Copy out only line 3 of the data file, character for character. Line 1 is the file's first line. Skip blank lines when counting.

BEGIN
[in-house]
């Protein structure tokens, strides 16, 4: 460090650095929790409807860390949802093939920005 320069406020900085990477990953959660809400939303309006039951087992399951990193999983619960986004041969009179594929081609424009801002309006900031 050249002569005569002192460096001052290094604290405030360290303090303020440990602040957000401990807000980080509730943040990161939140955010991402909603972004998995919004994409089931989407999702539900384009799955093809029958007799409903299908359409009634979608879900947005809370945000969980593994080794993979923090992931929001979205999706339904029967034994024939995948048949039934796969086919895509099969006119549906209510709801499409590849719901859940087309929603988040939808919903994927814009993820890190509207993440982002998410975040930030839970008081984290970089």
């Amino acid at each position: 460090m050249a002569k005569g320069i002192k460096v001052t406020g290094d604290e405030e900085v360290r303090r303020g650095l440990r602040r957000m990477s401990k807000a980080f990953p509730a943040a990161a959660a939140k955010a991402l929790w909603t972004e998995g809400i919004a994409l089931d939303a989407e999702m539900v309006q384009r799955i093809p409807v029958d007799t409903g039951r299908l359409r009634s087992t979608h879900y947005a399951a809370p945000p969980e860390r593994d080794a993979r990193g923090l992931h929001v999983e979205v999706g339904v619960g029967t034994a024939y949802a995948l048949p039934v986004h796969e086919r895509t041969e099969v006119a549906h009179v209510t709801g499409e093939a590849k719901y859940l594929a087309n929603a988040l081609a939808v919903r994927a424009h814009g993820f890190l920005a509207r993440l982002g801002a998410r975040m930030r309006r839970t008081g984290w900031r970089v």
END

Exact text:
């Amino acid at each position: 460090m050249a002569k005569g320069i002192k460096v001052t406020g290094d604290e405030e900085v360290r303090r303020g650095l440990r602040r957000m990477s401990k807000a980080f990953p509730a943040a990161a959660a939140k955010a991402l929790w909603t972004e998995g809400i919004a994409l089931d939303a989407e999702m539900v309006q384009r799955i093809p409807v029958d007799t409903g039951r299908l359409r009634s087992t979608h879900y947005a399951a809370p945000p969980e860390r593994d080794a993979r990193g923090l992931h929001v999983e979205v999706g339904v619960g029967t034994a024939y949802a995948l048949p039934v986004h796969e086919r895509t041969e099969v006119a549906h009179v209510t709801g499409e093939a590849k719901y859940l594929a087309n929603a988040l081609a939808v919903r994927a424009h814009g993820f890190l920005a509207r993440l982002g801002a998410r975040m930030r309006r839970t008081g984290w900031r970089v």